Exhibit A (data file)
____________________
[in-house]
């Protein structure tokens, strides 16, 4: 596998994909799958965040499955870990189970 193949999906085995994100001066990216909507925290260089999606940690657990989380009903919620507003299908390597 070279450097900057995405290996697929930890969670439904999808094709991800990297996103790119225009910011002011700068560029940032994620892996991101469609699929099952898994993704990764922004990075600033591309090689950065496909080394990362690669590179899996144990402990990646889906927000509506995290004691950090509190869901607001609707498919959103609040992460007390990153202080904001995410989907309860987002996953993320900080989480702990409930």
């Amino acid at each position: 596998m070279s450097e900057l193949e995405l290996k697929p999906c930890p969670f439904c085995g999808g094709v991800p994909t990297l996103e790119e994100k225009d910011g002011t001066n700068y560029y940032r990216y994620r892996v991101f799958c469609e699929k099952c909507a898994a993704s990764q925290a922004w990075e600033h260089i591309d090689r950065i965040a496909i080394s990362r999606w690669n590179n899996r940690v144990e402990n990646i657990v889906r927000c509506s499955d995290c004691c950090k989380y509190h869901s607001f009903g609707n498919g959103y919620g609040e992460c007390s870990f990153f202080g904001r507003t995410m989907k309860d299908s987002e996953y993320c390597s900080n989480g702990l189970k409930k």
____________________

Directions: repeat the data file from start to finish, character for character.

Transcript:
[in-house]
């Protein structure tokens, strides 16, 4: 596998994909799958965040499955870990189970 193949999906085995994100001066990216909507925290260089999606940690657990989380009903919620507003299908390597 070279450097900057995405290996697929930890969670439904999808094709991800990297996103790119225009910011002011700068560029940032994620892996991101469609699929099952898994993704990764922004990075600033591309090689950065496909080394990362690669590179899996144990402990990646889906927000509506995290004691950090509190869901607001609707498919959103609040992460007390990153202080904001995410989907309860987002996953993320900080989480702990409930």
């Amino acid at each position: 596998m070279s450097e900057l193949e995405l290996k697929p999906c930890p969670f439904c085995g999808g094709v991800p994909t990297l996103e790119e994100k225009d910011g002011t001066n700068y560029y940032r990216y994620r892996v991101f799958c469609e699929k099952c909507a898994a993704s990764q925290a922004w990075e600033h260089i591309d090689r950065i965040a496909i080394s990362r999606w690669n590179n899996r940690v144990e402990n990646i657990v889906r927000c509506s499955d995290c004691c950090k989380y509190h869901s607001f009903g609707n498919g959103y919620g609040e992460c007390s870990f990153f202080g904001r507003t995410m989907k309860d299908s987002e996953y993320c390597s900080n989480g702990l189970k409930k």